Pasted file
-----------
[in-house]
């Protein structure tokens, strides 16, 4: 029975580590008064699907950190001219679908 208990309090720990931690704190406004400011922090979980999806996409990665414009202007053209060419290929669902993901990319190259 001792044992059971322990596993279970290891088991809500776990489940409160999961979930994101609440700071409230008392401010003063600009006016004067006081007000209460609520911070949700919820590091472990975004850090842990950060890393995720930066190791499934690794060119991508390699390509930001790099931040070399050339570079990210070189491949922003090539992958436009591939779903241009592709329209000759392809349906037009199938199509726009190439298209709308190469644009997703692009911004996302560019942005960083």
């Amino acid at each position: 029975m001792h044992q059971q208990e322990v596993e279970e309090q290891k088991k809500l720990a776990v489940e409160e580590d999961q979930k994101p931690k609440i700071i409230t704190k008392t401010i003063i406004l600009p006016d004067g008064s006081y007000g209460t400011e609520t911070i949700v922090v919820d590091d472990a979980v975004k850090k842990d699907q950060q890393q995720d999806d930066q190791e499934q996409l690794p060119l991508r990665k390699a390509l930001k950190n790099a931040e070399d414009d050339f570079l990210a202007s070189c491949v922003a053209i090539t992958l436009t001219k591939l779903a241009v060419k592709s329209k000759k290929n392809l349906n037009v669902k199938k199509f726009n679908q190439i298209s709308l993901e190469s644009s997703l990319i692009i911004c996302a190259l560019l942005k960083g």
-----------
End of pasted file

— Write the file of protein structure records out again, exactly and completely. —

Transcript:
[in-house]
């Protein structure tokens, strides 16, 4: 029975580590008064699907950190001219679908 208990309090720990931690704190406004400011922090979980999806996409990665414009202007053209060419290929669902993901990319190259 001792044992059971322990596993279970290891088991809500776990489940409160999961979930994101609440700071409230008392401010003063600009006016004067006081007000209460609520911070949700919820590091472990975004850090842990950060890393995720930066190791499934690794060119991508390699390509930001790099931040070399050339570079990210070189491949922003090539992958436009591939779903241009592709329209000759392809349906037009199938199509726009190439298209709308190469644009997703692009911004996302560019942005960083």
């Amino acid at each position: 029975m001792h044992q059971q208990e322990v596993e279970e309090q290891k088991k809500l720990a776990v489940e409160e580590d999961q979930k994101p931690k609440i700071i409230t704190k008392t401010i003063i406004l600009p006016d004067g008064s006081y007000g209460t400011e609520t911070i949700v922090v919820d590091d472990a979980v975004k850090k842990d699907q950060q890393q995720d999806d930066q190791e499934q996409l690794p060119l991508r990665k390699a390509l930001k950190n790099a931040e070399d414009d050339f570079l990210a202007s070189c491949v922003a053209i090539t992958l436009t001219k591939l779903a241009v060419k592709s329209k000759k290929n392809l349906n037009v669902k199938k199509f726009n679908q190439i298209s709308l993901e190469s644009s997703l990319i692009i911004c996302a190259l560019l942005k960083g």